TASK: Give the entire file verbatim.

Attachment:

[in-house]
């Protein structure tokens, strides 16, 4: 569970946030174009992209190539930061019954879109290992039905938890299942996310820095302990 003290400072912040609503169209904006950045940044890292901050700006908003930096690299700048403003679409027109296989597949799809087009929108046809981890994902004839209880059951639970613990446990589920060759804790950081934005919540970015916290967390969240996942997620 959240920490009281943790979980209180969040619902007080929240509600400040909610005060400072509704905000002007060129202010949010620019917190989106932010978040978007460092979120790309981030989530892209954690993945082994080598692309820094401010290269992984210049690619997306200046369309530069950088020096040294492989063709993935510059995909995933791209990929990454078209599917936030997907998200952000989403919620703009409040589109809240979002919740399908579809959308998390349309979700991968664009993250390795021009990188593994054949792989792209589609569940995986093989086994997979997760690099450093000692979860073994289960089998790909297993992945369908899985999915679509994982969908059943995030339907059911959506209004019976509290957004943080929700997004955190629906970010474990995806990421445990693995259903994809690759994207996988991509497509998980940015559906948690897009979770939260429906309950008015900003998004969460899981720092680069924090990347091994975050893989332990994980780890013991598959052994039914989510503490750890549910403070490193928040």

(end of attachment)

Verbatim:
[in-house]
């Protein structure tokens, strides 16, 4: 569970946030174009992209190539930061019954879109290992039905938890299942996310820095302990 003290400072912040609503169209904006950045940044890292901050700006908003930096690299700048403003679409027109296989597949799809087009929108046809981890994902004839209880059951639970613990446990589920060759804790950081934005919540970015916290967390969240996942997620 959240920490009281943790979980209180969040619902007080929240509600400040909610005060400072509704905000002007060129202010949010620019917190989106932010978040978007460092979120790309981030989530892209954690993945082994080598692309820094401010290269992984210049690619997306200046369309530069950088020096040294492989063709993935510059995909995933791209990929990454078209599917936030997907998200952000989403919620703009409040589109809240979002919740399908579809959308998390349309979700991968664009993250390795021009990188593994054949792989792209589609569940995986093989086994997979997760690099450093000692979860073994289960089998790909297993992945369908899985999915679509994982969908059943995030339907059911959506209004019976509290957004943080929700997004955190629906970010474990995806990421445990693995259903994809690759994207996988991509497509998980940015559906948690897009979770939260429906309950008015900003998004969460899981720092680069924090990347091994975050893989332990994980780890013991598959052994039914989510503490750890549910403070490193928040």